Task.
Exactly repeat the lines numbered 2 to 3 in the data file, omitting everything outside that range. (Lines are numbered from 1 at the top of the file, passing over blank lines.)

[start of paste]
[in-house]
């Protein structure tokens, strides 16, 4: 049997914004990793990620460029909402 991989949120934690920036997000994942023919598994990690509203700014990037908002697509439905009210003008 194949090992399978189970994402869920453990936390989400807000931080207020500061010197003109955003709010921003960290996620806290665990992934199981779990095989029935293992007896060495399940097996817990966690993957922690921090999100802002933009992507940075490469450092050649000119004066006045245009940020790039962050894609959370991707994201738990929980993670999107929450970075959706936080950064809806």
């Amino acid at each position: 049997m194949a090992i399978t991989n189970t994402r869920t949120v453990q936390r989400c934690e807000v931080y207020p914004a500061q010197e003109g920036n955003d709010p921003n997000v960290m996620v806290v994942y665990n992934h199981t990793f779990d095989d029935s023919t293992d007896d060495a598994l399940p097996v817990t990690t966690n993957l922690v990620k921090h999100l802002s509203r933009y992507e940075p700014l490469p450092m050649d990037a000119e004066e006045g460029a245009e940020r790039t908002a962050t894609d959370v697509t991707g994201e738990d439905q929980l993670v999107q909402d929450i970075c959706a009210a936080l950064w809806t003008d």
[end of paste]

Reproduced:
């Protein structure tokens, strides 16, 4: 049997914004990793990620460029909402 991989949120934690920036997000994942023919598994990690509203700014990037908002697509439905009210003008 194949090992399978189970994402869920453990936390989400807000931080207020500061010197003109955003709010921003960290996620806290665990992934199981779990095989029935293992007896060495399940097996817990966690993957922690921090999100802002933009992507940075490469450092050649000119004066006045245009940020790039962050894609959370991707994201738990929980993670999107929450970075959706936080950064809806």
């Amino acid at each position: 049997m194949a090992i399978t991989n189970t994402r869920t949120v453990q936390r989400c934690e807000v931080y207020p914004a500061q010197e003109g920036n955003d709010p921003n997000v960290m996620v806290v994942y665990n992934h199981t990793f779990d095989d029935s023919t293992d007896d060495a598994l399940p097996v817990t990690t966690n993957l922690v990620k921090h999100l802002s509203r933009y992507e940075p700014l490469p450092m050649d990037a000119e004066e006045g460029a245009e940020r790039t908002a962050t894609d959370v697509t991707g994201e738990d439905q929980l993670v999107q909402d929450i970075c959706a009210a936080l950064w809806t003008d």